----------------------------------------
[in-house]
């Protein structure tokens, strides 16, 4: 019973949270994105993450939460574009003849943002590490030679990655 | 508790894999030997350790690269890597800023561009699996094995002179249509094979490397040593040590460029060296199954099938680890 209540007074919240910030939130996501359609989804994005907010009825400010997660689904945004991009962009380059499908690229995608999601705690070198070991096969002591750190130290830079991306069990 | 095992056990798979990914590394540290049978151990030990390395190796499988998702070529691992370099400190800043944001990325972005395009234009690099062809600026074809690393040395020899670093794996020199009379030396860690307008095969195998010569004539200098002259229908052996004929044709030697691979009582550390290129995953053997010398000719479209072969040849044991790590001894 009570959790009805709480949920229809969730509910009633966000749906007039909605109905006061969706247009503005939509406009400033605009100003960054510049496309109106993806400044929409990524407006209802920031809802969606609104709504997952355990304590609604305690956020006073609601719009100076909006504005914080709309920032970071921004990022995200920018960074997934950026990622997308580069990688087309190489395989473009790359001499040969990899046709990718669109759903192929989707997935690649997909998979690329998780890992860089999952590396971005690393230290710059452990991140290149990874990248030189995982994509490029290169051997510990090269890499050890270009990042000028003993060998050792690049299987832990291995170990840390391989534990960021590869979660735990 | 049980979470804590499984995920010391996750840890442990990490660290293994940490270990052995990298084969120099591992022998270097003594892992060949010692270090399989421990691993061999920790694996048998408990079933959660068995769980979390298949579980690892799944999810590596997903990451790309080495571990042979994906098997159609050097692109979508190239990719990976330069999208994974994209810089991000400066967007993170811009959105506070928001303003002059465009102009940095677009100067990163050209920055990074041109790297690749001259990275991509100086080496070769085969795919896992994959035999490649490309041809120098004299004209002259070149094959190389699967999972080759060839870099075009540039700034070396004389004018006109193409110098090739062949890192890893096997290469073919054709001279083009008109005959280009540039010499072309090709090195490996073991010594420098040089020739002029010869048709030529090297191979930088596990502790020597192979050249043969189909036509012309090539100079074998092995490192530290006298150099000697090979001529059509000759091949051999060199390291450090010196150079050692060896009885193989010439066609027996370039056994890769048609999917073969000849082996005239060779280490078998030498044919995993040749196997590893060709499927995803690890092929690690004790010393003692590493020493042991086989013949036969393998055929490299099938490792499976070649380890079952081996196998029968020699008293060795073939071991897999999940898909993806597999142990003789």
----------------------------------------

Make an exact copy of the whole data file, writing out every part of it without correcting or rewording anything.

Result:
[in-house]
């Protein structure tokens, strides 16, 4: 019973949270994105993450939460574009003849943002590490030679990655 | 508790894999030997350790690269890597800023561009699996094995002179249509094979490397040593040590460029060296199954099938680890 209540007074919240910030939130996501359609989804994005907010009825400010997660689904945004991009962009380059499908690229995608999601705690070198070991096969002591750190130290830079991306069990 | 095992056990798979990914590394540290049978151990030990390395190796499988998702070529691992370099400190800043944001990325972005395009234009690099062809600026074809690393040395020899670093794996020199009379030396860690307008095969195998010569004539200098002259229908052996004929044709030697691979009582550390290129995953053997010398000719479209072969040849044991790590001894 009570959790009805709480949920229809969730509910009633966000749906007039909605109905006061969706247009503005939509406009400033605009100003960054510049496309109106993806400044929409990524407006209802920031809802969606609104709504997952355990304590609604305690956020006073609601719009100076909006504005914080709309920032970071921004990022995200920018960074997934950026990622997308580069990688087309190489395989473009790359001499040969990899046709990718669109759903192929989707997935690649997909998979690329998780890992860089999952590396971005690393230290710059452990991140290149990874990248030189995982994509490029290169051997510990090269890499050890270009990042000028003993060998050792690049299987832990291995170990840390391989534990960021590869979660735990 | 049980979470804590499984995920010391996750840890442990990490660290293994940490270990052995990298084969120099591992022998270097003594892992060949010692270090399989421990691993061999920790694996048998408990079933959660068995769980979390298949579980690892799944999810590596997903990451790309080495571990042979994906098997159609050097692109979508190239990719990976330069999208994974994209810089991000400066967007993170811009959105506070928001303003002059465009102009940095677009100067990163050209920055990074041109790297690749001259990275991509100086080496070769085969795919896992994959035999490649490309041809120098004299004209002259070149094959190389699967999972080759060839870099075009540039700034070396004389004018006109193409110098090739062949890192890893096997290469073919054709001279083009008109005959280009540039010499072309090709090195490996073991010594420098040089020739002029010869048709030529090297191979930088596990502790020597192979050249043969189909036509012309090539100079074998092995490192530290006298150099000697090979001529059509000759091949051999060199390291450090010196150079050692060896009885193989010439066609027996370039056994890769048609999917073969000849082996005239060779280490078998030498044919995993040749196997590893060709499927995803690890092929690690004790010393003692590493020493042991086989013949036969393998055929490299099938490792499976070649380890079952081996196998029968020699008293060795073939071991897999999940898909993806597999142990003789």